Cybersecurity is failing to keep pace with generational global upheaval and therefore needs significant investment and focus, GCHQ Director Jeremy Fleming told an audience at Australia’s National Security College (NSC). at the Australian National University (ANU) in Canberra.
Amid the impact of the continuing Covid-19 pandemic, Russia’s war in Ukraine and an increasingly confident and assertive China, Fleming said gaps in national cybersecurity strategies were painfully exposed as governments realize they have failed to understand the depth of the global crisis. interconnection and dependence.
“Before 2020, who here would have realized that the global supply chain for face masks would be such a critical dependency? Or that the grounding of a container ship in the Suez would cause such chaos? Or even that the availability of semiconductors would be so fragile that it would affect everything from the smartphone to the availability of the washing machine? ” he said.
“We had to realize what this means for our savings and our security. And we’ve seen how vital technology is to staying connected, to keeping our economies running, and to changing the way we work, even in the national security community.
“It also shows how vulnerable our nations are to cyber threats and how quickly our adversaries are adapting to take advantage of them,” Fleming said.
In a wide-ranging speech, Fleming dwelt at length on the cybersecurity implications of Russia’s invasion of Ukraine, noting a meaningful comment expressing surprise that Moscow hasn’t deployed a major cyberattack in the past. of his depraved countryside.
“A lot of this misses the point; while some people seek cyber Pearl Harbors, we never understood that a catastrophic cyberattack was central to Russia’s use of cyber offensive or its military doctrine,” he said. “To think otherwise ignores the impact of cyber on military campaigns. That’s not to say we haven’t seen cyber in this conflict. We have them – and lots of them.
Fleming said the National Cyber Security Center (NCSC), which ultimately falls under its jurisdiction as part of GCHQ, sees sustained Russian intent to disrupt Ukrainian systems, and some spill over into neighboring countries. There are also a growing number of indications suggesting that Russian cyber actors are trying to find targets in countries that explicitly oppose the invasion.
“Just as we pay tribute to the courageous actions of the Ukrainian military, we must also pay tribute to Ukrainian cybersecurity,” he said. “We and other allies will continue to support them in strengthening their defenses. And at home, we are doing all we can to ensure that businesses and government urgently follow through on plans to improve levels basics of cyber resilience I know your ACSC is doing the same thing here in Australia.
Fleming acknowledged that the cyber picture is complicated by various threat groups pledging allegiance to both sides and attacking them; by the impact of the remoteness of companies from the Russian economy; and by technology providers who step in to support Ukraine and counter Russian disinformation.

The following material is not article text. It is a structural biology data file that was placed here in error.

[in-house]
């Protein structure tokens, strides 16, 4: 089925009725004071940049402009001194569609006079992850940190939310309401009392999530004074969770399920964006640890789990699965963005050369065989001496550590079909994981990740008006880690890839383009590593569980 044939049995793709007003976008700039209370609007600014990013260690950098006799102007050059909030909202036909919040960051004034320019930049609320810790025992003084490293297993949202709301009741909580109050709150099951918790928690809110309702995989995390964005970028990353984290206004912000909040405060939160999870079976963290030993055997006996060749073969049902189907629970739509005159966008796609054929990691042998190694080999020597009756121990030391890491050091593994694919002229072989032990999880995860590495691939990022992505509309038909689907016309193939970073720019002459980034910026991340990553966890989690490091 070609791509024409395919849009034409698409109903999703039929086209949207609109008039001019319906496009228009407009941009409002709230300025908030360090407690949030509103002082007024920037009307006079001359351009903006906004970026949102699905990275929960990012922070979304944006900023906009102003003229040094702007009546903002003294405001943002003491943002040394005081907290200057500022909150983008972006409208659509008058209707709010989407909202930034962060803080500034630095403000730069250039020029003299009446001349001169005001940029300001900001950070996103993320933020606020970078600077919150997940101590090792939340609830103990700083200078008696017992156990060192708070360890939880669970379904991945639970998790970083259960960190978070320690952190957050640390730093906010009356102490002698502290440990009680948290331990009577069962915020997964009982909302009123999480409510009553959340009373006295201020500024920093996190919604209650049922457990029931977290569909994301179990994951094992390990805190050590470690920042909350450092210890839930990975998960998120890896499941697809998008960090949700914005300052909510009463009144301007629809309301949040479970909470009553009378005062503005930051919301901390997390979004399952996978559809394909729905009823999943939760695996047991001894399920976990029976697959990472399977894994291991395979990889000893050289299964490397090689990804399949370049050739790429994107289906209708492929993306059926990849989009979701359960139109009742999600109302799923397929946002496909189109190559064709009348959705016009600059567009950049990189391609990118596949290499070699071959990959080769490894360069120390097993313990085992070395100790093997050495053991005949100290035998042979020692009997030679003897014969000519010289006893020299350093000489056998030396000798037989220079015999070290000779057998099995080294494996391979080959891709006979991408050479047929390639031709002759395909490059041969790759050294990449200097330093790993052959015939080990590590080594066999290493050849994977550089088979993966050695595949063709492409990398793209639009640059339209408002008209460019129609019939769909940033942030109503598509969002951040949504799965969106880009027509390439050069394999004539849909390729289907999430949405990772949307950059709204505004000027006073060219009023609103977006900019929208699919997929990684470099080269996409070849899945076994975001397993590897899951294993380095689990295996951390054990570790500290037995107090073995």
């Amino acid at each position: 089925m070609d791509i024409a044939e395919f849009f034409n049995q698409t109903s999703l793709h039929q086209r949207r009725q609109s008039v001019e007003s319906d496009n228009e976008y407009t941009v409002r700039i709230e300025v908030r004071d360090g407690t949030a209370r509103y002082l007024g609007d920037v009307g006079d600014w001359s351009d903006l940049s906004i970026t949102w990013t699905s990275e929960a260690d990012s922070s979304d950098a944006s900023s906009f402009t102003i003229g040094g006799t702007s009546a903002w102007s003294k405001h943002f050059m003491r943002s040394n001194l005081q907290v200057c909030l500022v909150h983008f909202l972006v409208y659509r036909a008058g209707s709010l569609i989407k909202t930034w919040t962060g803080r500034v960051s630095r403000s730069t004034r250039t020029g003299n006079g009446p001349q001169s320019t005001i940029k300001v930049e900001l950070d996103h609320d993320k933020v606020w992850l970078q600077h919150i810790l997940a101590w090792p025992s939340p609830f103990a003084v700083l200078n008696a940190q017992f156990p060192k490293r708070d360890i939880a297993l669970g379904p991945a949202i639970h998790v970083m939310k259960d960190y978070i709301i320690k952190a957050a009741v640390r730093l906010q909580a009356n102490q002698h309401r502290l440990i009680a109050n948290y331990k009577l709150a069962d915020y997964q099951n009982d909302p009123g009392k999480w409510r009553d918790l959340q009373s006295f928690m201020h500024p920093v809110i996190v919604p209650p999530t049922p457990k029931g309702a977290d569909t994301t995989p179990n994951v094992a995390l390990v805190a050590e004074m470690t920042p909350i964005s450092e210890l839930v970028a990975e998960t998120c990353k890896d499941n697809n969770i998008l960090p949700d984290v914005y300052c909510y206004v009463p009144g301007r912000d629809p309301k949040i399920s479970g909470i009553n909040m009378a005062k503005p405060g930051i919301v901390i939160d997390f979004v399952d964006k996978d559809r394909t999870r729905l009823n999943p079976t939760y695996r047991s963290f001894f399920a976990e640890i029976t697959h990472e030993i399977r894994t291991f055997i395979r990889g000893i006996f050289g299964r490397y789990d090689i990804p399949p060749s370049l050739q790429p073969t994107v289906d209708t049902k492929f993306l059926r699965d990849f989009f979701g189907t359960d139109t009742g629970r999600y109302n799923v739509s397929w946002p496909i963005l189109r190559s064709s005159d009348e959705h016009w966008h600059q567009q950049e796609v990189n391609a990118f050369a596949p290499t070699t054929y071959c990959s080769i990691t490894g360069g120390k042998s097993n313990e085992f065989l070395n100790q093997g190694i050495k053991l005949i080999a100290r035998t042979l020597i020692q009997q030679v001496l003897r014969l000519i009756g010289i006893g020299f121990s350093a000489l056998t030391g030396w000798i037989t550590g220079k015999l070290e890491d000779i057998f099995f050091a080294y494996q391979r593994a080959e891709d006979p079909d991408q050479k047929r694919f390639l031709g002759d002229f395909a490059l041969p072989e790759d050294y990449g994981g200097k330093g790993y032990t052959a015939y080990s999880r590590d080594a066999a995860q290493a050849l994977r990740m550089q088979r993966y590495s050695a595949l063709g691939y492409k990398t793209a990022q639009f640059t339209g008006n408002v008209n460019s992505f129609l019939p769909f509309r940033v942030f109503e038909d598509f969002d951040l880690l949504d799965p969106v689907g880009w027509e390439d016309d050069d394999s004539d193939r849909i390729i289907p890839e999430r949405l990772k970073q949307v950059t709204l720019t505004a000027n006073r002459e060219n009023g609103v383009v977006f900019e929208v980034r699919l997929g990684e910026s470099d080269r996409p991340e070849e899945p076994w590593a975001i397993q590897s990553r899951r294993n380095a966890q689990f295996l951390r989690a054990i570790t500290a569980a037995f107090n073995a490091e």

“All of this makes space very complicated and, in some ways, well beyond the control of governments,” he said. “It’s another reminder of the interconnectedness of today’s world. And since no single entity holds the complete solution, it underscores the need for global institutions to work effectively in coalition.
China’s growing assertiveness
Fleming also touched on China’s growing assertiveness on the world stage, saying Beijing is increasingly clear that it wants to set the “rules of the road” when it comes to technology and cyber; the UK and other countries have already seen this desire begin to manifest itself through the various controversies surrounding Huawei’s work.
“Historically, technology development was largely Western-led and owned,” he said. “The shared values between the nations involved meant that industry standards for emerging technologies tended to be global. Investment in technology has brought status, wealth and security. Today, we are in another era. We can see significant technology leadership moving east. This causes a conflict of interest. Of values. Where prosperity and security are at stake.
“[China] also has a competing vision for the future of cyberspace and is increasingly influential in the debate over international rules and standards,” Fleming said. “China brings all the elements of state power to control, design influence and dominate technology, if you will, cyber and fiber.
“If we don’t act – with our allies, with our partners and with the private sector – we will see undemocratic values as the default of vast swaths of future technology and the norms that govern it. There is no doubt that democratic nations face a moment of judgment.
Fleming called on democratic states to try to find new ways to collaborate and cooperate, building on existing alliances such as NATO, the English-speaking Five Eyes group and ASEAN. He also stressed the importance of making the democratic “counter-offer” to China more convincing and coherent.
“Whatever we do, we have to make sure we stay true to our values, the ones that have made our systems and our democracies successful and will do so in the future as well,” Fleming said.